A complete understanding of the invention will be obtained from the following description when taken in connection with the accompanying drawing Figures, wherein like reference characters identify like parts throughout.
For purposes of the description hereinafter, the terms “upper”, “lower”, “right”, “left”, “vertical”, “horizontal”, “top”, “bottom”, and derivatives thereof shall relate to the invention as it is oriented in the drawing Figures. However, it is to be understood that the invention may assume various alternative variations and step sequences, except where expressly specified to the contrary. It is also to be understood that the specific devices and processes illustrated in the attached drawings, and described in the following specification, are simply exemplary embodiments of the invention. Hence, specific dimensions and other physical characteristics related to the embodiments disclosed herein are not to be considered as limiting.
The bedstead board 10 may be of any decorative or functional shape, as desired, and has a width W (
Directing attention to
Directing attention to
The at least one roller holder 34 is preferably a recess 36 configured to removably accept the roller 38 (
The at least one recess 36 is preferably U-shaped with an inner wall 40 and an outer wall 41 extending from a base 42. Tops 44 of the walls 40, 41 distal the base 42 are preferably spaced further apart than bottoms 46 of the walls 40, 41 proximate the base 42. Thus, the receiving space 48 for receiving the roller 38 in the recess 36 is larger than the seating space 50 where the roller 38 will seat in the recess 36. This configuration requires less precise alignment when placing the roller 38 (
The at least one recess 36 includes a bearing surface 52. The bearing surface 52 supports the roller 38 and provides a surface on which the roller 38 rotates. The bearing surface 52 is generally C-shaped, accounting for the base 42 and portions of the two walls 40, 41 of the U-shape, to accommodate the roller 38.
The inner wall 40 of the at least one recess 36 is preferably tilted at an angle X from a vertical axis Y such that the inner wall 40, as it extends upwardly from the base 42, extends outwardly toward the nearest of the first side 30 or the second side 32. When the conveyor 20 is used to transport a patient to and from the bed 12, forces from the patient and a sheet (i.e., a bed sheet) upon which the patient is lying act upon the roller 38 and transfer to the at least one recess 36. Essentially, the forces will tend to pull the roller 38 toward the patient, or, put another way, away from the nearest of the first side 30 or the second side 32. Thus, the angle X of the tilt of the at least one recess 36 aids in inhibiting the roller 38 from dislodging from the at least one recess 36 during use.
As illustrated in
In another embodiment, illustrated in
The clip 250 may have a base 260 upon which the roller 38 may rest.
It will be understood by those skilled in the art that while the foregoing description sets forth in detail preferred embodiments of the present invention, modifications, additions, and changes might be made thereto without departing from the spirit and scope of the invention.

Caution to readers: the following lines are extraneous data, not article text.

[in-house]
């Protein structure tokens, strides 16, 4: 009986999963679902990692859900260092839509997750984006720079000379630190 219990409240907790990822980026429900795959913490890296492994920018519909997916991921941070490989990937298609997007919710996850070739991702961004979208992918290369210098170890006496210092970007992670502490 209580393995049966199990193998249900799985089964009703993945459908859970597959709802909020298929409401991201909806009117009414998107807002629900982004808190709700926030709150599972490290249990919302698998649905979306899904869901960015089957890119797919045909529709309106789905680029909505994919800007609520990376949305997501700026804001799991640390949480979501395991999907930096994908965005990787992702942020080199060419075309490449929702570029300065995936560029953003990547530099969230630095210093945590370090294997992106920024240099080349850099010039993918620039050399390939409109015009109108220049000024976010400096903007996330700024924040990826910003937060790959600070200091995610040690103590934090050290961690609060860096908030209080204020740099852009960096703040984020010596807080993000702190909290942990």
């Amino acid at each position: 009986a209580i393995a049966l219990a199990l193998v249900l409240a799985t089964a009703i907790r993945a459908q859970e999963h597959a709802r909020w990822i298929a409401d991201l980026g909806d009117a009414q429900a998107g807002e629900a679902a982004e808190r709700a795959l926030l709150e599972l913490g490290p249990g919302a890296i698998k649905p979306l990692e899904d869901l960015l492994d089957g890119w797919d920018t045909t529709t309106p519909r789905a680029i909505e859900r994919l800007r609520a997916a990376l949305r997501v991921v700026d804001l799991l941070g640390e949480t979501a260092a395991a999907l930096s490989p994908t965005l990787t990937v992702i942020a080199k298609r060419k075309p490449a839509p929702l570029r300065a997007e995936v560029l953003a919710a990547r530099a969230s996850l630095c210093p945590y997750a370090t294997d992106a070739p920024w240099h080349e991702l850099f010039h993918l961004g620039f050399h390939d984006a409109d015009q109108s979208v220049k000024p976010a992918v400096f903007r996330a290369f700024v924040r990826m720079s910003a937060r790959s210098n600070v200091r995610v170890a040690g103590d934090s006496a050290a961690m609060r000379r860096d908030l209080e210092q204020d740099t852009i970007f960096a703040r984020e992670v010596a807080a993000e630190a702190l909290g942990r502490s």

|Cited Patent||Filing date||Publication date||Applicant||Title|
|US481757 *||Aug 30, 1892||Folding bedstead|
|US2061588 *||Dec 21, 1933||Nov 24, 1936||Peschel Dorothea O||Metal furniture|
|US3108290 *||May 22, 1962||Oct 29, 1963||Jesse F Partridge||Bed device for moving patients|
|US5697109||May 12, 1995||Dec 16, 1997||Barton Medical Corporation||Patient transport system|
|US5819339||Oct 28, 1994||Oct 13, 1998||Barton Medical Corporation||Patient transport system|
|US5996144||Dec 12, 1997||Dec 7, 1999||Barton Medical Corporation||Patient transport system|
|US6289533||Jun 16, 2000||Sep 18, 2001||Barton Medical Corporation||Patient transport system|
|US6507963||Aug 7, 2001||Jan 21, 2003||Barton Medical Corporation||Patient transport system|
|US6591435||Sep 23, 1999||Jul 15, 2003||Graham L. Hodgetts||Patient transport system|
|US6701546||Aug 31, 2001||Mar 9, 2004||Barton Medical Corporation||Patient transport system|
|USD78867 *||Mar 20, 1929||Jun 25, 1929||Design for a bedstead end frame|
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|Citing Patent||Filing date||Publication date||Applicant||Title|
|US7293303 *||May 24, 2004||Nov 13, 2007||Worrell Gregory A||Method and device for repositioning patient in bed with safety features|
|US7480949 *||Aug 21, 2006||Jan 27, 2009||Barton Medical Corporation||Stowable bearing holder for combined bariatric bed and transfer system|
|US8156582||Apr 17, 2012||Stryker Corporation||Patient repositioning system|
|US20040231050 *||May 24, 2004||Nov 25, 2004||Worrell Gregory A.||Method and device for repositioning patient in bed with safety features|
|U.S. Classification||5/53.1, 5/88.1|
|International Classification||A47C17/00, A61G7/10, A47C19/02|
|Cooperative Classification||A61G7/0506, A61G7/05, A61G7/1032|
|European Classification||A61G7/05, A61G7/10P6|
|Jun 4, 2004||AS||Assignment|
Owner name: BARTON MEDICAL CORPORATION, TEXAS
Free format text: ASSIGNMENT OF ASSIGNORS INTEREST;ASSIGNOR:MCMAHAN, ROBERT L.;REEL/FRAME:015413/0121
Effective date: 20040426
|Apr 24, 2007||CC||Certificate of correction|
|Nov 18, 2009||FPAY||Fee payment|
Year of fee payment: 4
|Jan 31, 2014||REMI||Maintenance fee reminder mailed|
|Jun 20, 2014||LAPS||Lapse for failure to pay maintenance fees|
|Aug 12, 2014||FP||Expired due to failure to pay maintenance fee|
Effective date: 20140620